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Davis, California

Monday, May 27, 2024

UC graduate programs may see a 35 percent tuition hike

On July 18, the UC Board of Regents voted to raise the supplemental tuition for most of its graduate school programs by as much as 35 percent.

Taking the brunt of the measure will be the UC system’s four nursing school programs, which will all see tuition increases of 35 percent.

Most of the other programs should face a roughly 10 percent increase, which could amount to $1,500 for some of the more costly programs that the system has to offer.

Some are already re-evaluating future plans in the wake of the news.

“I was strongly considering getting my MBA from a UC,” said Sunny Wong, a recent UC Santa Barbara graduate. “Now I’m leaning toward working a few years to pay back my undergraduate loans first.”

The decisions were granted as requests by the professional programs to either raise their current fee or implement a fee when no fee had previously been required. The fees will be implemented as early as this year, but some programs may see gradual increases annually until 2015.

Student Regent Jonathan Stein and Lt. Governor Gavin Newsom voted in opposition of the hike with the remainder of the board voting in favor.

At the same meeting, the UC Board of Regents decided to freeze the cost of tuition for undergraduates for the time being, as long as Proposition 30 passes.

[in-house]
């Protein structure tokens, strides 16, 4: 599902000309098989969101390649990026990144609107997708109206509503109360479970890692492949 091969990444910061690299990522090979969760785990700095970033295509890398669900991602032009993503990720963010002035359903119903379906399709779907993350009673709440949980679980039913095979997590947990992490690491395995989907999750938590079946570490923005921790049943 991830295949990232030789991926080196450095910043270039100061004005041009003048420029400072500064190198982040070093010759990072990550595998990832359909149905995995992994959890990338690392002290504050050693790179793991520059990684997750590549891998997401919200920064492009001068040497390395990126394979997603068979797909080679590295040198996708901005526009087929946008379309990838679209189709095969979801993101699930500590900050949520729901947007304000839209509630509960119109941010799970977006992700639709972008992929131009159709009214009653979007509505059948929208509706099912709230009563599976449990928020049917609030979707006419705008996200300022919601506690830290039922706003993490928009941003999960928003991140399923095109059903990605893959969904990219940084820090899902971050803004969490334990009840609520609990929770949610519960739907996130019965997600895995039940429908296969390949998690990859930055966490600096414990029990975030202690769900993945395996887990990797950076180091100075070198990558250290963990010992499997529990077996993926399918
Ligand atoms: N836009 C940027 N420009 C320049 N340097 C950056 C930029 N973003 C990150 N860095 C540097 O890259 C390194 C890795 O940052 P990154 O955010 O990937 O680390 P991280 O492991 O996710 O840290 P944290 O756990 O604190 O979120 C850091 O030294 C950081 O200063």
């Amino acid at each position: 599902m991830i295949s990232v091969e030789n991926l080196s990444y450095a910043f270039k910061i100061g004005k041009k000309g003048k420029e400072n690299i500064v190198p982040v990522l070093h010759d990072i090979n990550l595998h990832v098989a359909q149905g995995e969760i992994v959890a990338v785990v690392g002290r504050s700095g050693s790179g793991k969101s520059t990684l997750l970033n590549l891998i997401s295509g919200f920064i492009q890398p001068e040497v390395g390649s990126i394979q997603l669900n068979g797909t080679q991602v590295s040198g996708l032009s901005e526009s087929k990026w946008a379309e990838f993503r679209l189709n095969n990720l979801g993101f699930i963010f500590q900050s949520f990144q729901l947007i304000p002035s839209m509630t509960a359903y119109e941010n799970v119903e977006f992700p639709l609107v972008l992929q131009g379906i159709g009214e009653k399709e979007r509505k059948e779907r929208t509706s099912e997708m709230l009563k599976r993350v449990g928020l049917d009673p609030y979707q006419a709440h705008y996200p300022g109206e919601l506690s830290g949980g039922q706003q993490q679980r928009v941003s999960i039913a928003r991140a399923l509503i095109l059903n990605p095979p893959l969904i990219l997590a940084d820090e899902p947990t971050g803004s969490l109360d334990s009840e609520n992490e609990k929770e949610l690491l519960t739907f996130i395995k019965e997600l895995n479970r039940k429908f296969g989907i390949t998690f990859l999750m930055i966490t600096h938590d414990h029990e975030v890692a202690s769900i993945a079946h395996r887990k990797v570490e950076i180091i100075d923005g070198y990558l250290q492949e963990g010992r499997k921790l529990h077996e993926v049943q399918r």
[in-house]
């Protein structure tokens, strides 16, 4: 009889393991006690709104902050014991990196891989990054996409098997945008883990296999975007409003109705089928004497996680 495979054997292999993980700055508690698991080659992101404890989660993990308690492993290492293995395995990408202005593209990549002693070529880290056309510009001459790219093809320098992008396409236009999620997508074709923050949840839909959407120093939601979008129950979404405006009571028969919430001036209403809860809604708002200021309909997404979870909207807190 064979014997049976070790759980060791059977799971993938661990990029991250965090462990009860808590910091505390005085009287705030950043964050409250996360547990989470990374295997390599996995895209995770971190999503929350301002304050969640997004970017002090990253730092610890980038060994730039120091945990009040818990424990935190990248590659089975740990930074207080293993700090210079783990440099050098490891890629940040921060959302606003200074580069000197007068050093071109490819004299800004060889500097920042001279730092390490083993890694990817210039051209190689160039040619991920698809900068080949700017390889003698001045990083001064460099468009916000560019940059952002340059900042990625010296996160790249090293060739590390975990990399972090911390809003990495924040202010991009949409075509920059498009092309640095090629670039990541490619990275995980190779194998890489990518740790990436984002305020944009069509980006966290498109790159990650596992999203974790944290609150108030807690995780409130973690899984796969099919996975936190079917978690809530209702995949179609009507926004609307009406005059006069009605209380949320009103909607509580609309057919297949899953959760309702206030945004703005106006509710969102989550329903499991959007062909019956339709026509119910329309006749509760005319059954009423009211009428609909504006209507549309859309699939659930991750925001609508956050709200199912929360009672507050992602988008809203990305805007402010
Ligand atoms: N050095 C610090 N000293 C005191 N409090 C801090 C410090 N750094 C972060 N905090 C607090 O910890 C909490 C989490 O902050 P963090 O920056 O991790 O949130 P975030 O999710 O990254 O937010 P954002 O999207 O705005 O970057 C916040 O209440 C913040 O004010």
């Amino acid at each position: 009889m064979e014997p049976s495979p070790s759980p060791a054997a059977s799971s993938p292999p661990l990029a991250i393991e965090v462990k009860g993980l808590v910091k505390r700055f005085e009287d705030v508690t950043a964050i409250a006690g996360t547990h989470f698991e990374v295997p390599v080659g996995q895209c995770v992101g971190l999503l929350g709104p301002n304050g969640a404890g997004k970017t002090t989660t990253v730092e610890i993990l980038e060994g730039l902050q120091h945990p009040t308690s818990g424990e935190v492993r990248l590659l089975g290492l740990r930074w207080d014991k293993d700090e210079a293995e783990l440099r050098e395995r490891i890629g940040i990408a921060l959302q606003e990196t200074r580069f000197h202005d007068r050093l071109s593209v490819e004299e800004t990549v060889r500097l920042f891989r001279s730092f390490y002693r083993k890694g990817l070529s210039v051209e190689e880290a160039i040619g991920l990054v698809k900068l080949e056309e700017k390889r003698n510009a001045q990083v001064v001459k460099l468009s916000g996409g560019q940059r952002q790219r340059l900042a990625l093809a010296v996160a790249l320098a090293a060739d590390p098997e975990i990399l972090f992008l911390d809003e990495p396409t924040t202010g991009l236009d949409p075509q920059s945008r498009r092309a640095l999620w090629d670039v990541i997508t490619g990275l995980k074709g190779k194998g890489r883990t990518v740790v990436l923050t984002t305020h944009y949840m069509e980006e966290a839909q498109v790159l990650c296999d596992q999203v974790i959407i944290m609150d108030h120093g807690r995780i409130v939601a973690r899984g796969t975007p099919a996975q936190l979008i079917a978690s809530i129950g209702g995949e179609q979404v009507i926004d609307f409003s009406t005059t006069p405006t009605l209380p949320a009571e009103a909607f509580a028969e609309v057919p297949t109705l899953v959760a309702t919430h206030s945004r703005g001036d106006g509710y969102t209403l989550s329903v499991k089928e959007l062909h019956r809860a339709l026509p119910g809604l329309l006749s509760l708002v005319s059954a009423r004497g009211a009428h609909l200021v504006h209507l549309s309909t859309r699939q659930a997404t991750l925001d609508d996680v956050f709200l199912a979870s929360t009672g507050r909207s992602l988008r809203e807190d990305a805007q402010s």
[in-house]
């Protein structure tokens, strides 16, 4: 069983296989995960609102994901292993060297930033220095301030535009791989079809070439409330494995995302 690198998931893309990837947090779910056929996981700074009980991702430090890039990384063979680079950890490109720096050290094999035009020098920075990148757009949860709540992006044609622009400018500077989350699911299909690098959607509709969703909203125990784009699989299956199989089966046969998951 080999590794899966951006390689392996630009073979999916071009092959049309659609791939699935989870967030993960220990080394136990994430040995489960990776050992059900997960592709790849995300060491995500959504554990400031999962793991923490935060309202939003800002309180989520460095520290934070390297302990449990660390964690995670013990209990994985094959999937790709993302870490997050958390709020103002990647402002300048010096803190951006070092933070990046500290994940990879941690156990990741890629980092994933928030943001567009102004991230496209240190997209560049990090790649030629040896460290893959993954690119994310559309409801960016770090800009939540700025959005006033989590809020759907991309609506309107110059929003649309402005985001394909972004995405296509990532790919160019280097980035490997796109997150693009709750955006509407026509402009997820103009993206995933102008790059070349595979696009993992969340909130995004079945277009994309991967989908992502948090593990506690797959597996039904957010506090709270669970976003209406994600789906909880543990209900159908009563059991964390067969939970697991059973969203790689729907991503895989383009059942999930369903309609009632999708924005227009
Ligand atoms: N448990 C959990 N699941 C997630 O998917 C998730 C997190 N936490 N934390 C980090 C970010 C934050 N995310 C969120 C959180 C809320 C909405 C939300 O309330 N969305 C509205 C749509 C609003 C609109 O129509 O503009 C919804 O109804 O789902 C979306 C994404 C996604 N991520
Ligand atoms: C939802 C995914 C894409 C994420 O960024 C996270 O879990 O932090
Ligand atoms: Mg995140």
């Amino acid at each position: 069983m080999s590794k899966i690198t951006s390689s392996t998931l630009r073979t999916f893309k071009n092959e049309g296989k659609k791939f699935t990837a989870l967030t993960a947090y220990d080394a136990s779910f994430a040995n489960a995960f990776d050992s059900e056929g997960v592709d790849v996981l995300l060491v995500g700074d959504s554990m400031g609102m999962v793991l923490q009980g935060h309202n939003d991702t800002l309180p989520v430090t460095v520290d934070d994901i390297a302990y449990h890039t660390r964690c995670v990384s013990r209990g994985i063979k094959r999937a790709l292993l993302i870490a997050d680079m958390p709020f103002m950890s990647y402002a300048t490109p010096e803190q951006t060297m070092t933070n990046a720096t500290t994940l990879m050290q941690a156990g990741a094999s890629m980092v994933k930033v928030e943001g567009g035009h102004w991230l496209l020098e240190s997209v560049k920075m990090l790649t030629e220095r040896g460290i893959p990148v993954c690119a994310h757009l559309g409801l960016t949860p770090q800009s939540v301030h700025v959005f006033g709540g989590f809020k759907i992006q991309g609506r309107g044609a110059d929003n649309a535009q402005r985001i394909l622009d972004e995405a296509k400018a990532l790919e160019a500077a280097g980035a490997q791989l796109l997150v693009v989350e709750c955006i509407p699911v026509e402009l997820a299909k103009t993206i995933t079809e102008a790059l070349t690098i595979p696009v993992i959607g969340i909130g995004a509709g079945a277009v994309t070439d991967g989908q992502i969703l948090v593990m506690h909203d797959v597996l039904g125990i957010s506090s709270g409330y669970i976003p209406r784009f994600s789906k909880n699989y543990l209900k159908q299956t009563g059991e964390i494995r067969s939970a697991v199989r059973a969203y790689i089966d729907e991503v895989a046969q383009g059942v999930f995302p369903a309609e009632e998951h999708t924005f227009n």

Though Stein has expressed enthusiasm for the undergraduate tuition freeze, his feelings aren’t the same for the graduate school situation.

“How can we expect people to be a public defender or work for the government with a debt load of $150,000?” he said in a July 19 article in the San Francisco Chronicle. “I just don’t understand that.”

Nevertheless, the initiatives have passed and the effects will soon be felt. Undergraduates will be getting a little room to breathe for the time being; however, the respite may be short-lived.

“This is a matter of all hands on deck. Let’s pull together for the university and for our country,” Gov. Jerry Brown said at a surprise appearance at a meeting following the Board of Regents meeting.

ANDREW POH can be reached at city@theaggie.org.


  1. Great job linking to an article behind a paywall. I’m sorry, most students can’t afford a subscription to the Wall Street Journal.

    Even if part of the funds do go to securing public employee retirements, that prevents additional programmatic cuts and fee hikes for students around the state.

    Prop 30 progressively raises taxes on households making more than $500,000 a year, as well as a slight increase in the sales tax, and will provide much needed revenue for our state. The detractors, who attack with comments on pensions or waste, aren’t interested in supporting any budget solutions that will truly benefit students in California.

  2. Unfortunately, Prop 30 won’t actually send money to schools. According to the Wall Street Journal, “About half of all new revenues will actually go to teachers’ pensions…any new revenues that flow to school districts will actually end up in the teachers’ retirement fund. The rest of the revenues raised by the tax hike, by the way, will go toward paying for state employees’ pensions and retiree health benefits, which this year cost taxpayers about $5 billion.”

    So honestly, even if it does pass I don’t think that the regents will stick to their “no tuition hikes” promise. It wouldn’t be the first time they had lied to us.



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